Growing Up in the Country: A Re-introduction to A Pioneer Daughter


Tina & Sheila

Senior picture with my mare Sheila

I am reintroducing my blog because I have been awful about actually blogging lately and want to get back into the swing of things, thus a reboot of sorts!  I love rural places, farm communities and the hardworking farmers and ranchers who are the backbone of our country.   I am the product of those amazing people and couldn’t be prouder of my agricultural heritage.  From my parents to my grandparents, great grandparents and beyond, the land is in our blood, it’s who and what we are.  What I didn’t say was I am an unintentional city girl, stuck in suburbia and frantically trying to get back to the country.  Don’t get me wrong, I am an extremely lucky woman who has a great life, a great husband and a great family but I long for clean country air, the smell of rain on sagebrush, fresh cut alfalfa, the whinny of a horse or bellow of a cow, the immense beauty of a mountain sunset or sunrise and so many other small moments or experiences that you just can’t get in a city.

I was born and raised in a very rural town in Southern Idaho.  I pretty much went all the way from kindergarten through twelfth grade with the same core group of kids.  When I was in high school there were about 150 kids in the entire school.  That was ninth through twelfth grade!  Needless to say, there wasn’t a lot of privacy because everybody knew everybody else’s business!

Job opportunities in my small community included moving sprinkler pipes, driving tractors and hay swathers, bucking hay bales, working cattle and anything else agriculture related.  Oh sure, there were the odd jobs out, such as working in the schools, the electric co-op, the feed-lot or the truck stop but even those tended to revolve in one way or another around agriculture.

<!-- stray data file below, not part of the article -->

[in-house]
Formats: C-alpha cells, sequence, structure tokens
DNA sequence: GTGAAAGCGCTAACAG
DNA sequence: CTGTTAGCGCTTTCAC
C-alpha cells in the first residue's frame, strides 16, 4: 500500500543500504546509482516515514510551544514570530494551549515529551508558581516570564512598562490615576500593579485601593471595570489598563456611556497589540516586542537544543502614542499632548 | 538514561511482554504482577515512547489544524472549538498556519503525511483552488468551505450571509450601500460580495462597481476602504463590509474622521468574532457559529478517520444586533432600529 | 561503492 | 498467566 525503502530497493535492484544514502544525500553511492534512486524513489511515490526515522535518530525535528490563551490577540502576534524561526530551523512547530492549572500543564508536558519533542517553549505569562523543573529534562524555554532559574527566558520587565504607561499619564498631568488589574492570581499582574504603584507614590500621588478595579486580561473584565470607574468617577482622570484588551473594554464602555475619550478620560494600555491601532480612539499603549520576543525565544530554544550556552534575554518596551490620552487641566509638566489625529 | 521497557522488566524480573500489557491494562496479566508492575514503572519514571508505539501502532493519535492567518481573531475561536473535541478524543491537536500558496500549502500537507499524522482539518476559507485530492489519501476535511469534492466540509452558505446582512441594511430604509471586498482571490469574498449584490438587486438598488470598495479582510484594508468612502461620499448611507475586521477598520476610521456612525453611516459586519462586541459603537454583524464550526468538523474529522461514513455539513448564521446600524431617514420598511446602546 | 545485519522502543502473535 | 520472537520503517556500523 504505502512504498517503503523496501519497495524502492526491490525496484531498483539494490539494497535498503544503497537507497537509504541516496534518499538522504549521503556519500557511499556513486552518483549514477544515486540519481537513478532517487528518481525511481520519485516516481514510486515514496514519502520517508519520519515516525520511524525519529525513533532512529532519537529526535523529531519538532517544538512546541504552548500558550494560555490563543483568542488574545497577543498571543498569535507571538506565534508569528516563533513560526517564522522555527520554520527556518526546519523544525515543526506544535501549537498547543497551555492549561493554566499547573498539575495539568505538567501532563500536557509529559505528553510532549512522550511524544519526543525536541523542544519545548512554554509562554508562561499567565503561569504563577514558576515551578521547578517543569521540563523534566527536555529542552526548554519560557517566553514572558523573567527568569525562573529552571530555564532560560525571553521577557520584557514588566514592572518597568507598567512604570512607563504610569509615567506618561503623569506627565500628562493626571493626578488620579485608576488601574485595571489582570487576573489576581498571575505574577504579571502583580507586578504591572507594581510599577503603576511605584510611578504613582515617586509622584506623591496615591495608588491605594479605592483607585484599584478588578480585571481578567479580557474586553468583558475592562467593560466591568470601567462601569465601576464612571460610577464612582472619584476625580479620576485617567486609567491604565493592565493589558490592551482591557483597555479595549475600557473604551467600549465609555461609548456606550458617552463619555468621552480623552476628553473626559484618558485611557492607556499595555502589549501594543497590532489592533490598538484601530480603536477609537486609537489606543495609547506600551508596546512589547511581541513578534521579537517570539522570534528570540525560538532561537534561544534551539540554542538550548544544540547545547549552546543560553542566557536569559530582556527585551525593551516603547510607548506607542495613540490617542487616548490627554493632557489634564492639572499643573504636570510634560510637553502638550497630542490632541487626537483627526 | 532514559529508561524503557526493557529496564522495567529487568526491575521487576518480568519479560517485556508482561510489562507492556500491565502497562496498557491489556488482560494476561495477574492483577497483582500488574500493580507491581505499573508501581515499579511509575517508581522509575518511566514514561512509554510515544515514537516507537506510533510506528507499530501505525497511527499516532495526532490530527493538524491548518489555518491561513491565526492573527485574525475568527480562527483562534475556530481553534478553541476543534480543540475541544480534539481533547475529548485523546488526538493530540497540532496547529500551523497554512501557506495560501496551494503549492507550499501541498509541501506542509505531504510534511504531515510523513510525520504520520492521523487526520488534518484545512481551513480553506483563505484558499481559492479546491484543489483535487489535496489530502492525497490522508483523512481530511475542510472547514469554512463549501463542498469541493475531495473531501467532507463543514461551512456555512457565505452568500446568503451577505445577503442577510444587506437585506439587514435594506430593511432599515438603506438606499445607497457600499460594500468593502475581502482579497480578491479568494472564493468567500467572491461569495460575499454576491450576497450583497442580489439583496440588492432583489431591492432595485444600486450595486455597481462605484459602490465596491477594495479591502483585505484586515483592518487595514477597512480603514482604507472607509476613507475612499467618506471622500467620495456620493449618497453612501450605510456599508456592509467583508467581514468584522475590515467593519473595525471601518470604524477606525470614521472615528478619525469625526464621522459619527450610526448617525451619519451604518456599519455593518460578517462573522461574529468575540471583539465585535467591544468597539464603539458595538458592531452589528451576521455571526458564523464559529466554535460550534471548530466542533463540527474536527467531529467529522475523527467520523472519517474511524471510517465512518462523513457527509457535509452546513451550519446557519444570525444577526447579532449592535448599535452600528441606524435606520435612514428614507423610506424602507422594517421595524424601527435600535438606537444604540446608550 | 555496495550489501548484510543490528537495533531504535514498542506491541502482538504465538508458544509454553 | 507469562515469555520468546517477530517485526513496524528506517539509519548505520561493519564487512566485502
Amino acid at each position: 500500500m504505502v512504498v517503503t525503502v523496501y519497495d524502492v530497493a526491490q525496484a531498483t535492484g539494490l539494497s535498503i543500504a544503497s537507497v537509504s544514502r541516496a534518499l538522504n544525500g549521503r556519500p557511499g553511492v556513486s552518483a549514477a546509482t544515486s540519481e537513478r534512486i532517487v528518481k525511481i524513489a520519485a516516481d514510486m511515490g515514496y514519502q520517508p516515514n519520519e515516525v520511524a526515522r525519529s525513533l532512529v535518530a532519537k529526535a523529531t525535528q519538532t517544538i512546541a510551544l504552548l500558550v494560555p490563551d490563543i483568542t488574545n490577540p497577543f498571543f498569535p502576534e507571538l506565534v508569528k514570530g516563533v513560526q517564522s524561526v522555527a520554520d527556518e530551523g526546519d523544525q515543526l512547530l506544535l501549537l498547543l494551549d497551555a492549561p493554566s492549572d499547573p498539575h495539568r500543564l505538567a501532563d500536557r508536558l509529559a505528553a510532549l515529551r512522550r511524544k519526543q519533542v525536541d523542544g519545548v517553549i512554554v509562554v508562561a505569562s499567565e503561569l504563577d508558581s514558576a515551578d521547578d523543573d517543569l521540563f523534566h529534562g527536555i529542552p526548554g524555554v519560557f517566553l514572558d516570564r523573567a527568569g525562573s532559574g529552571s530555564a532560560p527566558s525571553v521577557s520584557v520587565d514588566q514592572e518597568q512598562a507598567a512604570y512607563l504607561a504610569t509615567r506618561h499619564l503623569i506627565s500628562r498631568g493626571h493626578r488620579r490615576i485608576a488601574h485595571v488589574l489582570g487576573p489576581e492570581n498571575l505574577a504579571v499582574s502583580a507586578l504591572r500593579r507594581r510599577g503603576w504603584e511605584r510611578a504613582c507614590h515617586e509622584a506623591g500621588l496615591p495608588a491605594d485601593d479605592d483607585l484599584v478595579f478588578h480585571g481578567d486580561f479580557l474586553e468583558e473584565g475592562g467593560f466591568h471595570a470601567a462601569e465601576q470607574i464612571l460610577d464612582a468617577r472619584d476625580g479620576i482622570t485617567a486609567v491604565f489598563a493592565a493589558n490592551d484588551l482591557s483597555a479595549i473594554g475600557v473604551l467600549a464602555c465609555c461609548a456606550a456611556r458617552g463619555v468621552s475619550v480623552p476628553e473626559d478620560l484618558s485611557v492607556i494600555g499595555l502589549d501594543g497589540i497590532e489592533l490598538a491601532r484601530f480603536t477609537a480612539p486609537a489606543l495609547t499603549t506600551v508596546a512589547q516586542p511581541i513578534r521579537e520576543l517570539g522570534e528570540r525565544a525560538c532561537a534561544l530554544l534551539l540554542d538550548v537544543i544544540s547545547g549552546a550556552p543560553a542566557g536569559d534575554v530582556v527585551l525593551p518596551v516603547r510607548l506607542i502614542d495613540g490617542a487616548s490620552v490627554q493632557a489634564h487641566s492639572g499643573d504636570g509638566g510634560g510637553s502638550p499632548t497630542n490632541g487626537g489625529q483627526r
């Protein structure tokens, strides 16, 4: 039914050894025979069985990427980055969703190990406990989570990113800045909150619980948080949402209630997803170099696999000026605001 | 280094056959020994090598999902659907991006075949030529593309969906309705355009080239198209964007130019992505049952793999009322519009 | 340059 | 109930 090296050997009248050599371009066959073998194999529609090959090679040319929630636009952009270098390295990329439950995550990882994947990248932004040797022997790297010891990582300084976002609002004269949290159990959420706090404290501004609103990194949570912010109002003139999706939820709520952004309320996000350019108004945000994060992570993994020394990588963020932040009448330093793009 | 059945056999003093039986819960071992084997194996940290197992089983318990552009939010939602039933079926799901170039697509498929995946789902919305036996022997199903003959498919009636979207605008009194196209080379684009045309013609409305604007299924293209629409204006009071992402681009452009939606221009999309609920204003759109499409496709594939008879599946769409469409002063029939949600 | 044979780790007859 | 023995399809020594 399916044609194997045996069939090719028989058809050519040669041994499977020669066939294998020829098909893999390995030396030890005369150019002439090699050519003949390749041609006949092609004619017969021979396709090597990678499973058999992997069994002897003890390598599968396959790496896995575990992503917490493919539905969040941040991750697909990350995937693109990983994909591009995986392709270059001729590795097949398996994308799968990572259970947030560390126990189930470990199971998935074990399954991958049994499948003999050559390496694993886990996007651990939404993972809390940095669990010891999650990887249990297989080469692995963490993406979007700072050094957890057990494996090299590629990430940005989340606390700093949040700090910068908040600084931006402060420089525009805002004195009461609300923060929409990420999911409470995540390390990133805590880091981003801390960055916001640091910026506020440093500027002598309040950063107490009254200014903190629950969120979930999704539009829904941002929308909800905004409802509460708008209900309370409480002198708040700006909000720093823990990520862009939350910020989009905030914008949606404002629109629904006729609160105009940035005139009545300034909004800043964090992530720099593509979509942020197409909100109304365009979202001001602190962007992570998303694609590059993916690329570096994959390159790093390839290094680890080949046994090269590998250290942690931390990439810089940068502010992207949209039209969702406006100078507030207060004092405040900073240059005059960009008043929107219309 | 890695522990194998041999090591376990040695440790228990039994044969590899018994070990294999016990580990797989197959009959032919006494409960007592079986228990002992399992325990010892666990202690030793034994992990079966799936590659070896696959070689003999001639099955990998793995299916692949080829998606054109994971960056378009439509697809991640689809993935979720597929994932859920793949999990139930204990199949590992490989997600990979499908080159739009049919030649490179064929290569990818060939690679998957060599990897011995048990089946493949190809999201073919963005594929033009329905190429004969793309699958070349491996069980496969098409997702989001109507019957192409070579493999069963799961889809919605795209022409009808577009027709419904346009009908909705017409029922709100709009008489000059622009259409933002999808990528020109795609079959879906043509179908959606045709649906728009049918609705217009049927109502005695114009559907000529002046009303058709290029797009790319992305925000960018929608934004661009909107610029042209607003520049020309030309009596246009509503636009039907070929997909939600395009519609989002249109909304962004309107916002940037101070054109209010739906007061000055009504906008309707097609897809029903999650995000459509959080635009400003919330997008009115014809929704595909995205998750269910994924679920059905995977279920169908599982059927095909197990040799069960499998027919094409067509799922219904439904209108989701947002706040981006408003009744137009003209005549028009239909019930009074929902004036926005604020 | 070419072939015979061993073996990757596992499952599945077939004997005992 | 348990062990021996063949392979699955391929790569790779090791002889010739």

As a child, there is no better way to grow up than out in the country.  In fact, I often got asked by my city friends what in the world do you do for fun out in the middle of nowhere.  I always responded with two things:  what didn’t we do and what could you possibly do for fun in town?  Growing up I had a plethora of things to do and there usually wasn’t enough time in the day to do them all!

Sometimes I wonder how I ended up being a ‘town’ girl.  I mean, I was that girl who was a tom-boy growing up.  I hated girly things.  I hated dresses, baking, cooking, cleaning or anything that resembled being a girl. THE four letter word for me, which was always uttered by my grandma was ‘lady’, in the form of the question, don’t you want to be a lady?  NO!!!  I wanted to be riding my horse, working cows, playing in the dirt, climbing trees, chasing cats, I could go on and on.  When I went to my cousins house, who lived in a city, I was bored out of my head.  There was nothing to do!  Now, eventually I grew out of some my hatred of girly things, I even have photographic proof of me in a dress (which I still pretty much despise)!!  What does all of this matter or mean?  I am the last person I thought would end up living in the city!

My plan when I went off to college was to get a teaching degree, move back to my small town and become the speech and drama teacher there and live the life I had always known.  Plans though tend to change, evolve, take twists and turns and before you know it, you are somewhere that you didn’t plan.  That’s not necessarily a bad thing and I think has added depth, knowledge and given me a broader view point but that still doesn’t calm the longing, quiet the voice or crush the urge to get back to my roots.  My goal eventually is to move out of town, find my own little piece of country heaven and get back to my true self.  In the meantime, this stranded suburbanite is going to share her experiences, her stories, the stories of the pioneers who came before her and she hopes you enjoy the ‘reflections of a girl who grew up country.’




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